A Lost Lady   by   Willa Cather


Willa Cather (1873-1947) was born near Winchester, Virginia.  When she was ten, her family moved from the peace of Virginia to the wild prairies of Nebraska.  She was graduated from the University of Nebraska at twenty-one, and did newspaper work and teaching in Pittsburgh, Pennsylvania, for the next few years.  She published a book of verse in 1903 and over the years wrote twelve novels, four volumes of short stories, and two volumes of essays.  She was awarded the Pulitzer Prize for fiction in 1923.


Her novel A Lost Lady is a wonderfully crafted story of Mrs. Forrester, a beautiful and wonderfully alive woman.  She is married to a much older man and they are very well off.  He is retired from his work helping to build railroads due to an accident he has had.  As the story unfolds, he loses the family fortune, has a stroke which he largely recovers from, and another stroke that leaves him an invalid, and then he dies.  (It is important to note that he chose to lose the family fortune because the bank he was a director of fails and he uses his own personal fortune to make sure none of the small depositors lose their money.  He is a very noble and trustworthy individual.)


Cather has Mrs. Forrester described for the most part through the eyes of Niel.  Niel falls from a tree while trying to help a bird blinded by an evil young man by the name of “Poison” Ivy Peters and breaks his arm and is unconscious.  He is carried into the Forrester home and briefly and tenderly cared for by Mrs. Forrester before the doctor comes.  He is in love with her from that point on as the years go by and he grows into a handsome and well educated young man. 


He sets her on a pedestal, which almost guarantees that she will fall from it at some point.  He discovers that she has an ongoing affair with another man who visits the Forrester home as their guest from time to time as his travels bring him into the area.  Neil hates her for this but tends to forgive her only to get angry with her again over time.  Cather describes his reaction as follows: “It was not a moral scruple she had outraged, but an aesthetic ideal.  Beautiful women, whose beauty meant more than it said…was their brilliancy always fed by something coarse and concealed?  Was that their secret?” (p. 87---all quotes are from the Vantage Books, N.Y. edition).  Eventually Niel, who has a great deal of respect for Mr. Forrester, also known as the Captain, begins to see what is going on with Mrs. Marian Forrester’s affair differently.  “Niel had often wondered just how much the Captain knew.  Now, as he went down the hill, he felt sure that he knew everything; more than anyone else; all there was to know about Marian Forrester” (p. 117).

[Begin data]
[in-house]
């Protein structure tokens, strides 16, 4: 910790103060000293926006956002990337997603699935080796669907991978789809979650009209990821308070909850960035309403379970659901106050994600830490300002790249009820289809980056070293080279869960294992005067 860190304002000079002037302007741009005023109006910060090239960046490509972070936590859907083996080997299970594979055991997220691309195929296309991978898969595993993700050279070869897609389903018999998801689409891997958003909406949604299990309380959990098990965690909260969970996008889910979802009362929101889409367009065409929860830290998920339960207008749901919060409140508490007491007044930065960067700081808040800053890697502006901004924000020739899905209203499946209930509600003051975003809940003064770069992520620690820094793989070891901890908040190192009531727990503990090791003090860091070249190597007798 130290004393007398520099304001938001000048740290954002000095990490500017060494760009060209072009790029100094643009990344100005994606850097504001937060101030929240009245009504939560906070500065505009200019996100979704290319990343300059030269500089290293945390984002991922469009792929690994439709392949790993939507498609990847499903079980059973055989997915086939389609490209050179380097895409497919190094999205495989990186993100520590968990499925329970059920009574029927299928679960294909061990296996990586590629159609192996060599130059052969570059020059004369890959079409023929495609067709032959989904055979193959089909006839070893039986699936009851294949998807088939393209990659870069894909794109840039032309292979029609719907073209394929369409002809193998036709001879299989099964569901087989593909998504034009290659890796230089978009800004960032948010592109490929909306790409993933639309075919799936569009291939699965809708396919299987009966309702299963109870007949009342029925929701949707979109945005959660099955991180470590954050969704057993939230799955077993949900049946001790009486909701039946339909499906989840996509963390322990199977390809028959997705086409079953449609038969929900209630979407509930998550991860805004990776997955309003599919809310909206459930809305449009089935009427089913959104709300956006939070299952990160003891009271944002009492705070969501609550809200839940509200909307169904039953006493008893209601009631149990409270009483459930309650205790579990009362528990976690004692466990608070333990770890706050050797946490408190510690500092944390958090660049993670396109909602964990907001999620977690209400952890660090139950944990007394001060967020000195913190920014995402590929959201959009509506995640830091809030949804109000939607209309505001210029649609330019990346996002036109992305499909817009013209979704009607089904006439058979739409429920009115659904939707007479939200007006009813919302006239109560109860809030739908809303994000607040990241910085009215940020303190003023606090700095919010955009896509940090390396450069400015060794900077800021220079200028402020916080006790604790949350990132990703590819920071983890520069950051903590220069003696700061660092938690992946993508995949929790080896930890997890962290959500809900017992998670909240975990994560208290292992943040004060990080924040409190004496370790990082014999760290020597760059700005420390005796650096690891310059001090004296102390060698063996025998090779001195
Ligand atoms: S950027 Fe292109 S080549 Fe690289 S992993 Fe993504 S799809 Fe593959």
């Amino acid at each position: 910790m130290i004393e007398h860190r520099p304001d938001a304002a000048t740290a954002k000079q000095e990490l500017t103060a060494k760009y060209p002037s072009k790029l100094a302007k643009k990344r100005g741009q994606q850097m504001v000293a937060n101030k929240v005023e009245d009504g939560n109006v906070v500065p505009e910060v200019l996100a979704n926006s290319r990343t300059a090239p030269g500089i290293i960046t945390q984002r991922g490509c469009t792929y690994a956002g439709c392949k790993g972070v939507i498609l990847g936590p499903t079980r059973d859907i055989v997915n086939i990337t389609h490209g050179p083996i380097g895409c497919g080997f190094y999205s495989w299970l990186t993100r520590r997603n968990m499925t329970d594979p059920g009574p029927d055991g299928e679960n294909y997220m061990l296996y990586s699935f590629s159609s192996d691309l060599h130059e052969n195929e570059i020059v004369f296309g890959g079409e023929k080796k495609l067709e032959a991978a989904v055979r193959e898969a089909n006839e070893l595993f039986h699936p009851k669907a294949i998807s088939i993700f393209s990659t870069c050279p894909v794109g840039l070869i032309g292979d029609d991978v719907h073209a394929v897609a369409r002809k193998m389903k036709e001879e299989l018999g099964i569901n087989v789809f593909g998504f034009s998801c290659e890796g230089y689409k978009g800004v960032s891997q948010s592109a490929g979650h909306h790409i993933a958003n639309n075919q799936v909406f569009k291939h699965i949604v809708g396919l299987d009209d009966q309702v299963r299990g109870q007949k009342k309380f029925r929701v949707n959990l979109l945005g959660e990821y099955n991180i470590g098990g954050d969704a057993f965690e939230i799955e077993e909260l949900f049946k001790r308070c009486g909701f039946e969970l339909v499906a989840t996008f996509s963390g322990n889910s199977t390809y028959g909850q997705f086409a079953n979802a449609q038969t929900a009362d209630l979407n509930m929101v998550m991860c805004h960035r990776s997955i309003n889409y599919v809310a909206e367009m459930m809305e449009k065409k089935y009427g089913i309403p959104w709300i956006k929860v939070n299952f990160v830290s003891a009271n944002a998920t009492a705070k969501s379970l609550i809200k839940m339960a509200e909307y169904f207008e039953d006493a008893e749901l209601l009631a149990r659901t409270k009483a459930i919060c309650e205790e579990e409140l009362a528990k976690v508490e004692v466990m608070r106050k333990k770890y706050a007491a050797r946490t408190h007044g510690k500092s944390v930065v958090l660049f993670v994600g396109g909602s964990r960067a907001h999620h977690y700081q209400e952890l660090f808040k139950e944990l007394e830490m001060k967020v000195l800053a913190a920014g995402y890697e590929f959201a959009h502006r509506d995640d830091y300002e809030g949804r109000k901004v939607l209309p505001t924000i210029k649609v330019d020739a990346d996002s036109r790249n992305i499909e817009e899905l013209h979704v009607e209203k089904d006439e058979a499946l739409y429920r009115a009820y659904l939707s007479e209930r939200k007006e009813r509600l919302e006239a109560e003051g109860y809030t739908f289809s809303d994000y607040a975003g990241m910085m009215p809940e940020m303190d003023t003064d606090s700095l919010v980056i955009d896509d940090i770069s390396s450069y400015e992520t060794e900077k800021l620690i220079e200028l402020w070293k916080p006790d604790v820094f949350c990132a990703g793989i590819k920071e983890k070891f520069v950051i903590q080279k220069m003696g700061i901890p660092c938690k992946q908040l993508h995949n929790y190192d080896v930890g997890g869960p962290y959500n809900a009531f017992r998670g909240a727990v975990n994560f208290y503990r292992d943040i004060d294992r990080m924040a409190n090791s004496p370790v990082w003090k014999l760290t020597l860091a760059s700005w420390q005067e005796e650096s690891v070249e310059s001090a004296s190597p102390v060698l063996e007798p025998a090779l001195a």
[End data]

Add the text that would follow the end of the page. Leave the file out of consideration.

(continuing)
When Mr. Forrester finally dies, Mrs. Forrester returns to her native California and eventually remarries and moves to South America with her rich new husband.  But before she does this she gets involved with Ivy Peters who has grown into a morally and physically repugnant shyster lawyer. 


Cather uses her story to attack those who are taking over our country.  “The Old West had been settled by dreamers, great-hearted adventurers who were unpractical to the point of magnificence; a courteous brotherhood, strong in attack but weak in defence, who could conquer but could not hold.  Now all the vast territory they had won was to be at the mercy of men like Ivy Peters, who had never dared anything, never risked anything” (p. 106).


Keep in mind that Cather grew up on the frontier and valued that heritage.  Keep in mind that Cather was a woman who grew up in an era that did not let women vote and she published this novel in 1923.


So, having finished the book, I am faced with trying to understand just what this excellent novelist is trying to communicate.  My options are legion.


  1. Is Cather simply telling a story, like the newspaper woman she once was?  She is not trying to moralize, just provide the facts and let you know about this family?
  2. Is she using the story to attack the moral degeneration of business leaders that she observes happening in America?  Remember, five years after the publication of her novel the country plunges into a dark and long depression.  If we had more Captain Forresters, we would have perhaps avoided the depression?  If we had more of them in leadership positions today, might not our country be far better off?
  3. Is Cather trying to get you to be more accepting of others?  She sets up Mrs. Forrester as this fabulous person and then gives her feet of clay.  Is she reminding us not to be the casters of the first stone?  That we all live in glass houses?
  4. Is she telling us something about forgiveness?  The most noble character in the book, the only really outstanding person is the Captain.  He has a wife that is unfaithful.  He doesn’t throw her out.  He accepts and forgives her. 
  5. Is Cather saying the Niel loved this woman all along and should have proposed marriage to her instead of judging her?
  6. Is the author telling us that women need to be seen from a very different light than they were when she wrote her book?  (Mind you, the same message is relevant today.)


I encourage you to read this excellent short novel and come to your own conclusions as to its meaning.  More importantly, I encourage you to do what I have done above after reading a good book or watching a fine film.  Stop and think about what you have just been exposed to.  What does its creator want you to carry away from their work of art?  I assure you that they have written this or created this work as an opportunity for you to learn some eternal verity.  Don’t miss the opportunity to grow that they have provided to you.